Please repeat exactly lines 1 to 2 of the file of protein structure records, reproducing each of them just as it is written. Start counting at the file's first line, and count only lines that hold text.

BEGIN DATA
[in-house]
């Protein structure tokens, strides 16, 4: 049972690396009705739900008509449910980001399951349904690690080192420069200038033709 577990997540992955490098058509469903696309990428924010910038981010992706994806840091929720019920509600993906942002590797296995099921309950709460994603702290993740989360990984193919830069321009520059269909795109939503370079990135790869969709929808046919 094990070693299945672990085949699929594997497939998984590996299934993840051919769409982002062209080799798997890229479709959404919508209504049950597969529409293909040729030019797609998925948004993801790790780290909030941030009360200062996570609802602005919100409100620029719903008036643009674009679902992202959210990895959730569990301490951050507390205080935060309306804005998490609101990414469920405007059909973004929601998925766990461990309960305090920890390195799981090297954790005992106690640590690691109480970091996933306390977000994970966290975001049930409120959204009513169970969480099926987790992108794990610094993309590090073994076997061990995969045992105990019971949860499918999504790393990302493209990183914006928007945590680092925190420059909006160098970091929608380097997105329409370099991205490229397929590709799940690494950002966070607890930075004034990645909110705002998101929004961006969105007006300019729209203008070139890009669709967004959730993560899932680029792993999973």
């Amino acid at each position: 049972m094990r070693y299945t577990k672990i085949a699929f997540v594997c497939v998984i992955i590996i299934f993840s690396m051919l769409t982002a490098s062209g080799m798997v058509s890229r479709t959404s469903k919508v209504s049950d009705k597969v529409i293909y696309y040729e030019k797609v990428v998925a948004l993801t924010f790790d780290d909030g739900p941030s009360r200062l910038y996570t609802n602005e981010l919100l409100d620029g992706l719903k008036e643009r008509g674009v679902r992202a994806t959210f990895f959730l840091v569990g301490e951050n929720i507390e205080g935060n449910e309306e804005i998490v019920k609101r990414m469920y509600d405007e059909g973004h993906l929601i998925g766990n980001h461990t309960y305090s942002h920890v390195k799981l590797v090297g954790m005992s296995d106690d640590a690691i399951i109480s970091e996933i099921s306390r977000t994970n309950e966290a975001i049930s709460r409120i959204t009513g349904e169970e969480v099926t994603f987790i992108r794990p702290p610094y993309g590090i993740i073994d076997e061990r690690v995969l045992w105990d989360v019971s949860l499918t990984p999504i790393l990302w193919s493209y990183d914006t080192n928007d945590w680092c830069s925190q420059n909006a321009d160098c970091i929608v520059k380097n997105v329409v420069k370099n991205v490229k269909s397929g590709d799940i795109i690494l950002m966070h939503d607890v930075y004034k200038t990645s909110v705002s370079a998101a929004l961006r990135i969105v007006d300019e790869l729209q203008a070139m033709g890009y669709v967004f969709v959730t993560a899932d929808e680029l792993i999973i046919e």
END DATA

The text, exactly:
[in-house]
């Protein structure tokens, strides 16, 4: 049972690396009705739900008509449910980001399951349904690690080192420069200038033709 577990997540992955490098058509469903696309990428924010910038981010992706994806840091929720019920509600993906942002590797296995099921309950709460994603702290993740989360990984193919830069321009520059269909795109939503370079990135790869969709929808046919 094990070693299945672990085949699929594997497939998984590996299934993840051919769409982002062209080799798997890229479709959404919508209504049950597969529409293909040729030019797609998925948004993801790790780290909030941030009360200062996570609802602005919100409100620029719903008036643009674009679902992202959210990895959730569990301490951050507390205080935060309306804005998490609101990414469920405007059909973004929601998925766990461990309960305090920890390195799981090297954790005992106690640590690691109480970091996933306390977000994970966290975001049930409120959204009513169970969480099926987790992108794990610094993309590090073994076997061990995969045992105990019971949860499918999504790393990302493209990183914006928007945590680092925190420059909006160098970091929608380097997105329409370099991205490229397929590709799940690494950002966070607890930075004034990645909110705002998101929004961006969105007006300019729209203008070139890009669709967004959730993560899932680029792993999973």